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Coin Portrait of the Week #2


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SOUTH KOREA 100 WON 1974

 

kor02.jpg

 

KM 9 Modern Korean 100 Won Depicting Admiral Yi Sun-Shin (1545-1598) - Copper - Nickel

 

 

 

This coin depicts admiral Yi Sun-Shin, one of the most important military leaders in Korean History. Born in 1545 Yi Sun-Shin is remembered most for his numerous victories fighting the Japanese during Hideyoshi's Invasions of Korea In 1592 where his innovation, preparation, and brilliance as a strategist allowed him to repel the Japanese attacks and save Korea from either destruction or colonization. Admiral Yi is also remembered for his use, and improvements to, the Turtle Ship a type of heavily armed war ship.

 

In one of his most impressive battles Yi, Despite being poorly equipped in 1597, defeated a Japanese fleet of 333 battleships with a crew of 100,000 within the Myongryang Straits with only 13 battleships. Admiral Yi's victory at the Battle of Myeongnyang showcased his effectiveness as a strategic commander. Yi won every one of at least 23 naval battles that he fought while suffering very minimal losses and destroying over a thousand Japanese ships.

 

Admiral Yi was killed by a stray bullet in the Battle of Noryang Point in November 1598

 

 

http://www.cachecoins.org/korean01.htm

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I like the older one better, a bit nicer reverse...

 

Turtle Boats:

 

060408-turtle-boat.jpg

 

Yi came up with the idea of a flat-bottomed boat, covered by a curved dome. These boats resembled nothing so much as the turtle for which they were named. The boat was constructed of four-inch thick timber that was too strong to be effectively damaged by arrow or musket balls. Hundreds of slots were cut into the wood, allowing the sailors to fire in any direction. Metal plates covered the top of the ship, protecting the men onboard. During sea battles, the sails were lowered and 20 oars were used to maneuver. Twenty-two gunports along each side carried cannons named "Black", "Earth", and "Heaven", and each ship carried another forty 3-inch cannons that shot steel-tipped darts and arrows.

 

In addition to its armor, the boat was equipped with a massive dragon's head at the prow. This seemingly decorative item actually served two practical purposes. First, it was a massive battering ram. And second, the dragon head was designed to spew forth flaming arrows, sulphurous fumes, and clouds of smoke, which provided the Koreans with cover for their tactical maneuvers. The fear this fire-breathing dragon would have struck in the superstitious Japanese sailors must have been awesome.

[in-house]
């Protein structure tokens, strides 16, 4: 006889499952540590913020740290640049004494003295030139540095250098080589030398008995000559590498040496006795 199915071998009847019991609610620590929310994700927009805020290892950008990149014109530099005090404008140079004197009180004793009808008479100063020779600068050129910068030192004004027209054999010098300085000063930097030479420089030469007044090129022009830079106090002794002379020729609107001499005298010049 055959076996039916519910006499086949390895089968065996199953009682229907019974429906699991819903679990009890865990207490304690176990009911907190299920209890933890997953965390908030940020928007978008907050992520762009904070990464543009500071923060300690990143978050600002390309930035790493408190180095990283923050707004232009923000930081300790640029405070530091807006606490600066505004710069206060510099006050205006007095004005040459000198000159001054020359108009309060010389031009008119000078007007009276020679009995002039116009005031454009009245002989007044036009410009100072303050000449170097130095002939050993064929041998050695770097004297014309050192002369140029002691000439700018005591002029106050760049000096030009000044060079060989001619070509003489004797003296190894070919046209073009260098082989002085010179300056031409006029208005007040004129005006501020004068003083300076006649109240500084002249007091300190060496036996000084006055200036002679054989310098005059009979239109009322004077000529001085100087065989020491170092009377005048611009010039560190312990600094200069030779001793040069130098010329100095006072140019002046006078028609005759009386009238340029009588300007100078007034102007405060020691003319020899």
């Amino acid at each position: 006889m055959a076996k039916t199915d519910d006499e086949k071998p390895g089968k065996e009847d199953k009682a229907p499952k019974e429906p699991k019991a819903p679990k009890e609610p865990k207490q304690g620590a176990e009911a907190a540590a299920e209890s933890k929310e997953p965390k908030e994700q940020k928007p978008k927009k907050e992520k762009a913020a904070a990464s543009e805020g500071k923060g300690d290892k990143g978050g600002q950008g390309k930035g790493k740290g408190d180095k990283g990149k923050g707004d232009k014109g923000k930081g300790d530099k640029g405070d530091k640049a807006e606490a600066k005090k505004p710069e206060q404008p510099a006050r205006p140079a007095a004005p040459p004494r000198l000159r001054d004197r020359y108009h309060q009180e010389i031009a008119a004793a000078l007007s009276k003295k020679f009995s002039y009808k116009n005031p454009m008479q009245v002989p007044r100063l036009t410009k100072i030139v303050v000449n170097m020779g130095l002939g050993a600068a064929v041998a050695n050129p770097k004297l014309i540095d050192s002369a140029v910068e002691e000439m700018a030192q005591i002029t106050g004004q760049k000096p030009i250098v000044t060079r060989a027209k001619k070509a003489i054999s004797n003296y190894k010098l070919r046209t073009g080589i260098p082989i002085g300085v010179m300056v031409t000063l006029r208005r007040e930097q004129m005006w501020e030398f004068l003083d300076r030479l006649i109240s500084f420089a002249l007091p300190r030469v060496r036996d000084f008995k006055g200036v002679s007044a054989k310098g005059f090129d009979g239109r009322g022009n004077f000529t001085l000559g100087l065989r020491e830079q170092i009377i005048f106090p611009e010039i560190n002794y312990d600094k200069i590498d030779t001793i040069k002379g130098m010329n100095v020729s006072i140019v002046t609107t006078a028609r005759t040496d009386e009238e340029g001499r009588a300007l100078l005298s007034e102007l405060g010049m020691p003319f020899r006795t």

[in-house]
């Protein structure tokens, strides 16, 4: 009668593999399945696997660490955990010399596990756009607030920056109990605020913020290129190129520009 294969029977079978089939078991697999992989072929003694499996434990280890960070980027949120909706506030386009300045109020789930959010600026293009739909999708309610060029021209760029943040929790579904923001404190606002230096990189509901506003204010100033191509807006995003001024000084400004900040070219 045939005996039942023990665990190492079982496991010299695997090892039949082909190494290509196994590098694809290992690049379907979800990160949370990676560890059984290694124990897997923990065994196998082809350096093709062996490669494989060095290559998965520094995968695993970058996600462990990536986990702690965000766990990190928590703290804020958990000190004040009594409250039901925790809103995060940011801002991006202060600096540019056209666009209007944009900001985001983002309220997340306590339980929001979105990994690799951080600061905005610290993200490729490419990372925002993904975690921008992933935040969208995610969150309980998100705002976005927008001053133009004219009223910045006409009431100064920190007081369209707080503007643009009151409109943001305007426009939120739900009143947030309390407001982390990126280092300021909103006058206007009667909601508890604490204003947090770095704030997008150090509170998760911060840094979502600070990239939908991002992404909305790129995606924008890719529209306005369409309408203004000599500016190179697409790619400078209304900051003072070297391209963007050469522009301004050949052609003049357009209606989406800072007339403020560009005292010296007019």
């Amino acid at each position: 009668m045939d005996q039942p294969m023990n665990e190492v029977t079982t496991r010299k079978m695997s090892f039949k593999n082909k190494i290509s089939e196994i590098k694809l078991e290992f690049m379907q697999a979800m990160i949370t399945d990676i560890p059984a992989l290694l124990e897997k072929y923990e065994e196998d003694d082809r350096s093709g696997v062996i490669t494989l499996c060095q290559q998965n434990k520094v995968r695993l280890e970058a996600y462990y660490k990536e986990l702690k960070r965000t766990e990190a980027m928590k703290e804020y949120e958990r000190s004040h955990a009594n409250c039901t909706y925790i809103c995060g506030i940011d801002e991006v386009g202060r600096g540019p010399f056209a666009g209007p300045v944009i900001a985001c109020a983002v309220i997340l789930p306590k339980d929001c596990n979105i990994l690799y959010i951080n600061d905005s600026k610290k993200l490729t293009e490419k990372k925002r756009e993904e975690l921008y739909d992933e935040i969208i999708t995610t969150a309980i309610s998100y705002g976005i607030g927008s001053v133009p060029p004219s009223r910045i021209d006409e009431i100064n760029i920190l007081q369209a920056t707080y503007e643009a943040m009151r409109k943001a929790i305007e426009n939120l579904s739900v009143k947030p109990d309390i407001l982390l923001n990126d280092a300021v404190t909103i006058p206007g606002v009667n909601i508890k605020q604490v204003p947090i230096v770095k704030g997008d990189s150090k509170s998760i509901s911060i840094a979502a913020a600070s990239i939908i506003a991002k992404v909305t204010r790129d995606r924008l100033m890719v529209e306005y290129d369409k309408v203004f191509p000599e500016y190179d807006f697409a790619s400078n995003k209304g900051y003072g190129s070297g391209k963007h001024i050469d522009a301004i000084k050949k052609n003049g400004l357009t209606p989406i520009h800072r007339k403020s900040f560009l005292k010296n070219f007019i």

But Admiral Yi wasn't content to leave the safety of his ships to the enemy's fear alone. He knew that at least some of the Japanese would attempt the age-old tactic of boarding the ship in an effort to overwhelm his sailors with sheer numbers. So, he devised a special surprise for these foolhardy souls. The top of the ship appeared to be covered with thatch. Naturally, this presented the Japanese with a tempting target for burning arrows. Just beneath the thatch, however, was a layer of spiked metal. The arrows would set the thatch on fire, but this would simply roll off the curved top into the water. Those enemy sailors that tried to board the turtle boats would find themselves impaled on the metal spikes that had been hidden by the thatch.

 

"You may wish to compare me with Lord Nelson but do not compare me with Korea's Admiral Yi Sun-Sin . . . he is too remarkable for anyone." --statement by the Japanese admiral who defeated the Russian navy in 1905

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I like the older one better, a bit nicer reverse...

 

Turtle Boats:

 

060408-turtle-boat.jpg

 

Yi came up with the idea of a flat-bottomed boat, covered by a curved dome. These boats resembled nothing so much as the turtle for which they were named. The boat was constructed of four-inch thick timber that was too strong to be effectively damaged by arrow or musket balls. Hundreds of slots were cut into the wood, allowing the sailors to fire in any direction. Metal plates covered the top of the ship, protecting the men onboard. During sea battles, the sails were lowered and 20 oars were used to maneuver. Twenty-two gunports along each side carried cannons named "Black", "Earth", and "Heaven", and each ship carried another forty 3-inch cannons that shot steel-tipped darts and arrows.

 

 

This thing looks like it would beat out anything that Europe was then sending out for naval battle, it appears to have had superior armament. Kind of a 16th century USS Monitor.

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